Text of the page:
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Long weekend crackdown on drinking and boating

Joint forces Barrie/OPP Marine Unit participates in Operation Dry Water

Officers from the joint forces Barrie Police and OPP Marine Unit have teamed up with the Canadian Safe Boating Council this long weekend for the annual Operation Dry Water campaign.

The initiative involving area police forces focuses on education and enforcement to stop boaters from boating under the influence of alcohol.

The main goal is to reduce alcohol-related boating deaths.

"Forty percent of fatalities that happen on the water in Canada involve impaired boaters so that's why we're targeting that for this weekend,"  said OPP Const. Clark Putman. 

"It is still an issue," said Barrie Police Const. Kurt Hemington. "The message to people this weekend is that we really prefer people to consume alcohol on shore not out in the waterway.  However we will be patrolling and monitoring them." 

A boat must be docked or anchored with cooking, sleeping and washroom facilities to legally have open liquor on board. 

The impairment effects of alcohol on the water can be greatly increased when combined with sun, wind, waves and the rocking motion of the boat, according to police and the CSBC.

Impaired boating charges can be laid for operating a vessel with a blood alcohol concentration in excess of .08 under the Criminal Code of Canada.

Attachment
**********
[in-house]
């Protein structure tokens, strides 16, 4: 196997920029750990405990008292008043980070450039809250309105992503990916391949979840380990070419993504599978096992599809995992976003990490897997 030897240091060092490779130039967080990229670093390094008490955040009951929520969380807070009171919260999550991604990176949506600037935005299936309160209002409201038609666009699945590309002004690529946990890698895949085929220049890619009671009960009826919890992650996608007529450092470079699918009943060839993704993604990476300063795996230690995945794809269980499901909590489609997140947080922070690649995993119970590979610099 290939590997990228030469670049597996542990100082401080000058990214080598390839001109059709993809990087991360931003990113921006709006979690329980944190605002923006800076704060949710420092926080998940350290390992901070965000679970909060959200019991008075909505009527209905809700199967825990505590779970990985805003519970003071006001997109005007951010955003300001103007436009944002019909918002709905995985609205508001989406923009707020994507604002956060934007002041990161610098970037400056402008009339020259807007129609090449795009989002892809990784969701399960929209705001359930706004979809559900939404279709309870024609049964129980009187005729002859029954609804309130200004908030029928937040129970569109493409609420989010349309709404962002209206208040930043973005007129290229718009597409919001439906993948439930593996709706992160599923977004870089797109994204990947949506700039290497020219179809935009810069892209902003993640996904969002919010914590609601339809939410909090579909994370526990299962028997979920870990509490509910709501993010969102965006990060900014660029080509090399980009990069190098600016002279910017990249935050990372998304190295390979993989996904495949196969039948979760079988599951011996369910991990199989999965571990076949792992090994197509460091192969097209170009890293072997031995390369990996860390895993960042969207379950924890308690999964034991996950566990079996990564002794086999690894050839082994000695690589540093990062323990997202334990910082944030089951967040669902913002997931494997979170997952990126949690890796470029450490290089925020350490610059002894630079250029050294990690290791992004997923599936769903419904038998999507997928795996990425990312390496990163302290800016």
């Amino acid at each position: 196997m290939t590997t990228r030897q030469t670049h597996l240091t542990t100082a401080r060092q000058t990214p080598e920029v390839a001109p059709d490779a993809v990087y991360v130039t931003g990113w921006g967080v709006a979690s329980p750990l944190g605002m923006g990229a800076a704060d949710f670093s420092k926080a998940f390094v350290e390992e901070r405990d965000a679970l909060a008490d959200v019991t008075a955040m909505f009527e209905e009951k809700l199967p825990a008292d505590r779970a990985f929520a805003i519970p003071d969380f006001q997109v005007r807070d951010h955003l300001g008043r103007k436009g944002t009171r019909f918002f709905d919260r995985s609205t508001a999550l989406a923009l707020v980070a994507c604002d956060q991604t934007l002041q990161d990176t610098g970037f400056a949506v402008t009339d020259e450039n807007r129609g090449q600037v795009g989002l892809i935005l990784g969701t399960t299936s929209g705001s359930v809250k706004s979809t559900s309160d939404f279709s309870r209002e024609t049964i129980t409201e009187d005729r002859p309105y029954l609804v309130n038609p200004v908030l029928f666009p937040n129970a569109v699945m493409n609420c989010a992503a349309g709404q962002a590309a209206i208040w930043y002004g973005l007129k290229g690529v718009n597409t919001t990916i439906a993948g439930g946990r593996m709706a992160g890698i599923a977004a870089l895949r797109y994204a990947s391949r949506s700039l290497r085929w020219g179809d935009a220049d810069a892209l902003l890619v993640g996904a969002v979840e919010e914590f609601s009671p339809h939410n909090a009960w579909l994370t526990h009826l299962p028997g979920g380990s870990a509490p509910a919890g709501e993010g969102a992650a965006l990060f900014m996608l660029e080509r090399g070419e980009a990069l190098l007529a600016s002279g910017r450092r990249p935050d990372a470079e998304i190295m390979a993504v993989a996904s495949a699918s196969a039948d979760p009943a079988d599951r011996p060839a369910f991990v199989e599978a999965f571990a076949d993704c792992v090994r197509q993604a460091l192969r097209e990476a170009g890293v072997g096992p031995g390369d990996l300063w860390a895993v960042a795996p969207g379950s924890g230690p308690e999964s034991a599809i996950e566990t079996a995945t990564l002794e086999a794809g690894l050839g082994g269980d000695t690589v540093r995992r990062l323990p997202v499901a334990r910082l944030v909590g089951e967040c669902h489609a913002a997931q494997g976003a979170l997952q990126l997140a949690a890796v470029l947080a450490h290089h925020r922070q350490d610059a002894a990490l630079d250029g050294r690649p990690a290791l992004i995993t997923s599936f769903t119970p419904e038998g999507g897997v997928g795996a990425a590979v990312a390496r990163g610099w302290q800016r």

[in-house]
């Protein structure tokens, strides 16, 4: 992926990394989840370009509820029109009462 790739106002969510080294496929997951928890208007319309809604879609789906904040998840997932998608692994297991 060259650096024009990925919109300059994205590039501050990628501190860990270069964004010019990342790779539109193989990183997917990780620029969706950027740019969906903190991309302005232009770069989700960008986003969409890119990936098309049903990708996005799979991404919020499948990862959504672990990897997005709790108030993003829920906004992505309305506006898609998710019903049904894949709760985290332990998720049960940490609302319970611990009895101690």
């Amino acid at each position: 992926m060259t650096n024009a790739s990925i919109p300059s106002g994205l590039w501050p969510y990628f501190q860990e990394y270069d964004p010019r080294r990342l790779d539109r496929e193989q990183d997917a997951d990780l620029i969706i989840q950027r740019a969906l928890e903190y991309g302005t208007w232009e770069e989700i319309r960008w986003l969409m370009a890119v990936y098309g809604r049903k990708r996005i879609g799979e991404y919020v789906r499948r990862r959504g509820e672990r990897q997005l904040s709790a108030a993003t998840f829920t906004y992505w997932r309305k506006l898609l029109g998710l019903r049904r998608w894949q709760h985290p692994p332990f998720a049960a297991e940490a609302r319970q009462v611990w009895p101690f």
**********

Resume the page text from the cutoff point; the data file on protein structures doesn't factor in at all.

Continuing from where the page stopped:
In Ontario, boat operators will also have their Driver's Licence suspended immediately. 

Upon conviction, boating privileges may be suspended and a Criminal Impaired Driving conviction will be registered. 

On patrol Friday afternoon, it was still relatively quiet on Kempenfelt Bay but officers were expecting a very busy weekend.

A young woman on a paddle board got a police escort back to shore because she wasn't wearing a life vest and did not have the required whistle.

"She was quite far out. She wasn't on shore in the swimming area she was in navigational waters," said Putman. "She was in a situation where she required help from becoming tired she was unable to assist herself or have a buddy to assist her." 

The woman, who was on vacation from Vancouver, received a warning.

The most common offences police encounter are equipment-related where boaters don't have the required equipment on board for their own safety, according to the Marine Unit officers.

Police have a zero tolerance policy regarding life jackets but say thankfully most people are aware that the devices are required. 

Expect to see more officers on the water this weekend as part of Operation Dry Water.

"Everybody have a safe weekend out there, enjoy the sun and make safe choices and enjoy their waterways," Hemington said. 








Sue Sgambati

About the Author: Sue Sgambati

Sue has had a 30-year career in journalism working for print, radio and TV. She is a proud member of the Barrie community.
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